Church’s precarious futureBy Stephen Kriss
At the San Jose 2007 Mennonite Church USA assembly, now outgoing executive director Jim Schrag nudged the church toward audacity.
It has been a year and a half since that initial call, and we now find ourselves moving into personnel transitions and trajectory assessments that will set the course and define the future (or possibly the end) of our young denomination.
In these 18 months we’ve also been engaging with the churchwide survey findings described in Conrad Kanagy’s Road Signs for the Journey. Still, we’ve largely behaved and looked like more of the same rather than an incarnation of audacity.
I appreciated Schrag’s call to audacity. Though he and I would probably define audacity differently, it was a nudge in the right direction.
We heard him, but we’ve likely been more hearers of the word than doers. There haven’t been many stories in the Mennonite publications that would suggest to me otherwise.
Now that the denomination is in the midst of searches for a new president of Associated Mennonite Biblical Seminary and a new executive director for Executive Leadership, I suggest we’re also going to need to move toward leaders with what Time writer Michael Kinsley called astringency.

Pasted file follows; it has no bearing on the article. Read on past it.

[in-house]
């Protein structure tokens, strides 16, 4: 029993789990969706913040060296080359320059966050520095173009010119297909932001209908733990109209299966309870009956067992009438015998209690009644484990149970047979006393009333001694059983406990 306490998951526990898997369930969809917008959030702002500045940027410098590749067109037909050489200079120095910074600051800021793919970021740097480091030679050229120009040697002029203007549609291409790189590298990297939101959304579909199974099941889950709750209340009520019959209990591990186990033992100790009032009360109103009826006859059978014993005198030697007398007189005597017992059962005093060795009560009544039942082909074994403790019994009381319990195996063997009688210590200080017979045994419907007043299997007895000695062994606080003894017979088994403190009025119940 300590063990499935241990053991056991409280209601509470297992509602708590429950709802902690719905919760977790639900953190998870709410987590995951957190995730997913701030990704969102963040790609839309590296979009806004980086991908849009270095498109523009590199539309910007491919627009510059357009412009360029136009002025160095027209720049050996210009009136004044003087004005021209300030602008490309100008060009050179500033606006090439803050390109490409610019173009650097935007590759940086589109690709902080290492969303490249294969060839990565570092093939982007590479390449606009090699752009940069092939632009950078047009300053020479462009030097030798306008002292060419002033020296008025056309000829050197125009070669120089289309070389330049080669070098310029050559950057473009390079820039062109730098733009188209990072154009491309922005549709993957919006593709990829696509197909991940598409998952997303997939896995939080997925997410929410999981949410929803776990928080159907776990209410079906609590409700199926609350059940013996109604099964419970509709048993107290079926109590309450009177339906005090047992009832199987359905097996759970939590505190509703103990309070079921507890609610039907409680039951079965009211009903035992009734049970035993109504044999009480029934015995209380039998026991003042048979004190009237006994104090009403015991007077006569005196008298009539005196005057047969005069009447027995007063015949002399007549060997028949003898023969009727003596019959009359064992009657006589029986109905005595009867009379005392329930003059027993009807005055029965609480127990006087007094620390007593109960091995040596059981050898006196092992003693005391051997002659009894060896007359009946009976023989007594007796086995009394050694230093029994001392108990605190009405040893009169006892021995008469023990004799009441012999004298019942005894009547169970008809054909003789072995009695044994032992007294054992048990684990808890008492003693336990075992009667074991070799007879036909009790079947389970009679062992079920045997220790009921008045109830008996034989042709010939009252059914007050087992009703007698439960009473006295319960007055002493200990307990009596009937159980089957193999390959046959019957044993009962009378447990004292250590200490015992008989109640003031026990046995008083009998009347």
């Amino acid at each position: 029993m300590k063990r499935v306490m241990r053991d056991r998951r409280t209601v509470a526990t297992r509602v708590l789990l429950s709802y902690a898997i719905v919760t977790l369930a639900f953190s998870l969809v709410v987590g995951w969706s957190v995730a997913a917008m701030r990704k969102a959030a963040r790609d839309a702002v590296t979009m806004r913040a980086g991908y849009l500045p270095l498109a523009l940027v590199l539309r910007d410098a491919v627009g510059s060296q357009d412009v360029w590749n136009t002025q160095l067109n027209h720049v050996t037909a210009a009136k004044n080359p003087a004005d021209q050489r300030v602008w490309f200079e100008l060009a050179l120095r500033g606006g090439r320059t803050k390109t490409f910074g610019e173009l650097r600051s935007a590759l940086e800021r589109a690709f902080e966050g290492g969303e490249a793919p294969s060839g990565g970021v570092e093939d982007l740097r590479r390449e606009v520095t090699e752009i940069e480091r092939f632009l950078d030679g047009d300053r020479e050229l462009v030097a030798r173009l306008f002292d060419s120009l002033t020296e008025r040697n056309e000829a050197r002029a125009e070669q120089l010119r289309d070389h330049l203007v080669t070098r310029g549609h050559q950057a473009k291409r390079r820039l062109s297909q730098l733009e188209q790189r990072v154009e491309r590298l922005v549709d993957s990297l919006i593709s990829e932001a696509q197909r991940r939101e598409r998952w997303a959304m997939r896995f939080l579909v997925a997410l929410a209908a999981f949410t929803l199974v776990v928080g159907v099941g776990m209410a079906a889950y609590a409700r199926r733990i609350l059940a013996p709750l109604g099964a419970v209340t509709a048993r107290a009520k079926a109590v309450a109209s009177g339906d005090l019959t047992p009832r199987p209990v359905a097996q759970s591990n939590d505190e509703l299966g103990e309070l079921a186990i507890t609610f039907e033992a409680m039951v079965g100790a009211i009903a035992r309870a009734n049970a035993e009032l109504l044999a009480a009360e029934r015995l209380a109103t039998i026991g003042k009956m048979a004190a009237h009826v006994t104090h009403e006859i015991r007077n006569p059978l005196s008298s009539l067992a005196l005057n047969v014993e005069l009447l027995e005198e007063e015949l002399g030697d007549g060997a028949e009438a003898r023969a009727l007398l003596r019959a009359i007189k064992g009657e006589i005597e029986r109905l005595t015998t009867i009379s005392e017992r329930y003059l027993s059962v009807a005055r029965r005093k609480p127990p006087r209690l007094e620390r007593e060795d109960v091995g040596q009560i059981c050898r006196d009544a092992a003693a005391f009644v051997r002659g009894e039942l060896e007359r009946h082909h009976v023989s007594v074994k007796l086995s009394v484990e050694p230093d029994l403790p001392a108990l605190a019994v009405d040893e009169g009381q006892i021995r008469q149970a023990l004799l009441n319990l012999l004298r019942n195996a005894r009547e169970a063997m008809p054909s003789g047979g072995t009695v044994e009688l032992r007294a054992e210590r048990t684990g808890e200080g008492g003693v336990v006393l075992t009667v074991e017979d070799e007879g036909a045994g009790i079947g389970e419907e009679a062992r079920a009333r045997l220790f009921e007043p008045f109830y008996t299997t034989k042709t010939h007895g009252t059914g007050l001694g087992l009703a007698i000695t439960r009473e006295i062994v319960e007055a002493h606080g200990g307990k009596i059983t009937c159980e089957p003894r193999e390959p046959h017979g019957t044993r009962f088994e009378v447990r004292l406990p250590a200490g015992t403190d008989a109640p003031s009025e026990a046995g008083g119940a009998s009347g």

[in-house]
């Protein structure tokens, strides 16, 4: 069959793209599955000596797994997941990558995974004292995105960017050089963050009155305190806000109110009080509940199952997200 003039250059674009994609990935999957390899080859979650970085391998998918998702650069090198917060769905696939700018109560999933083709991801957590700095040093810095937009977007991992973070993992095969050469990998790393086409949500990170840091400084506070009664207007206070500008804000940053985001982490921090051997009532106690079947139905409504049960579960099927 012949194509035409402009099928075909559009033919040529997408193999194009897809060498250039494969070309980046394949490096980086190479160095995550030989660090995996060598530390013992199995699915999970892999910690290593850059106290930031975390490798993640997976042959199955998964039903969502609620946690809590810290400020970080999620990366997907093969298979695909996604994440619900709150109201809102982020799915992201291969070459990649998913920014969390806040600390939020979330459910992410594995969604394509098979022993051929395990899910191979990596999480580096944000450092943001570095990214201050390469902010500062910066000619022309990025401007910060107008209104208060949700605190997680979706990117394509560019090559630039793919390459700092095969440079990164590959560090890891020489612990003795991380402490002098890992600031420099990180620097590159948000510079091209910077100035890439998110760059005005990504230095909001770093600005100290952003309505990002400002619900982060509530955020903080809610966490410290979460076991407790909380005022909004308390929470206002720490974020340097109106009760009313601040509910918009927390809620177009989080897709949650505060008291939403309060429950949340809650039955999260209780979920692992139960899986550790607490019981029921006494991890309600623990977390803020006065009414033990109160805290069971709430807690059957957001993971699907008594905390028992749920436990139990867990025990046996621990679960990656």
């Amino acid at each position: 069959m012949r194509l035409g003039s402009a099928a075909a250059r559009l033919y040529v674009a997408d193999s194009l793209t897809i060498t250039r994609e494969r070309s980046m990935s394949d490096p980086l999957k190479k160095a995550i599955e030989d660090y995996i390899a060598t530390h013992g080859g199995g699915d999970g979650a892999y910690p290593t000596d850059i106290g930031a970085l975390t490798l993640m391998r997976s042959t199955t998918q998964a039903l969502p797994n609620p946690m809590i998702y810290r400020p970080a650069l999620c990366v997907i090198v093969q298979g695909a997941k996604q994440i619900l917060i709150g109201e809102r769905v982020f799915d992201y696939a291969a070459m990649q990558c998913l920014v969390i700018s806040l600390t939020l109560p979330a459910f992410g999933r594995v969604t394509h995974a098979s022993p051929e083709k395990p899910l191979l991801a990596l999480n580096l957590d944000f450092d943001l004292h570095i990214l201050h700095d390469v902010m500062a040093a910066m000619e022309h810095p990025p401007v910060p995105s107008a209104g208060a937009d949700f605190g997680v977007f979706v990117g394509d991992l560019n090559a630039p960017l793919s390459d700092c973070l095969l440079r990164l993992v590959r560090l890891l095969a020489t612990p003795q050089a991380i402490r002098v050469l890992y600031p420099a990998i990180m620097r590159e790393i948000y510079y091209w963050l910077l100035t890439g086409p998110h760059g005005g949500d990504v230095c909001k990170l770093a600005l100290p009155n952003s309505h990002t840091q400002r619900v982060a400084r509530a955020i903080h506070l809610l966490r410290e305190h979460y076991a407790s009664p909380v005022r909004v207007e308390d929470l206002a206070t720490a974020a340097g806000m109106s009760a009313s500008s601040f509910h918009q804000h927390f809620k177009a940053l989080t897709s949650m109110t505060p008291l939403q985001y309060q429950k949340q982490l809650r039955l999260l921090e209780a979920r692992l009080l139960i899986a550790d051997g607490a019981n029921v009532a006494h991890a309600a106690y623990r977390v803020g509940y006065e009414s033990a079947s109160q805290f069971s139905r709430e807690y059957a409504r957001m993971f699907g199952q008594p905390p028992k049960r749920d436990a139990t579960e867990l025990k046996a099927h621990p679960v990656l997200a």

He writes: “Astringency means telling people what they don’t want to hear and leading them where they don’t want to go. It’s not comforting them about their current situation and assuring them that it will get better. It’s telling them that the situation is likely to get worse and that only their efforts can determine how soon it will start getting better.”
While Kinsley ignores the possibility that grace and the Spirit can intrude and transform, I think he’s largely right.
Kinsley goes on to suggest that what isn’t needed from leadership right now is empathy.
Ouch. We want leaders who can feel our pain, assuage our esteem, and define faithfulness and a future in a way that makes us comfortable with graying congregations and straying young adults.
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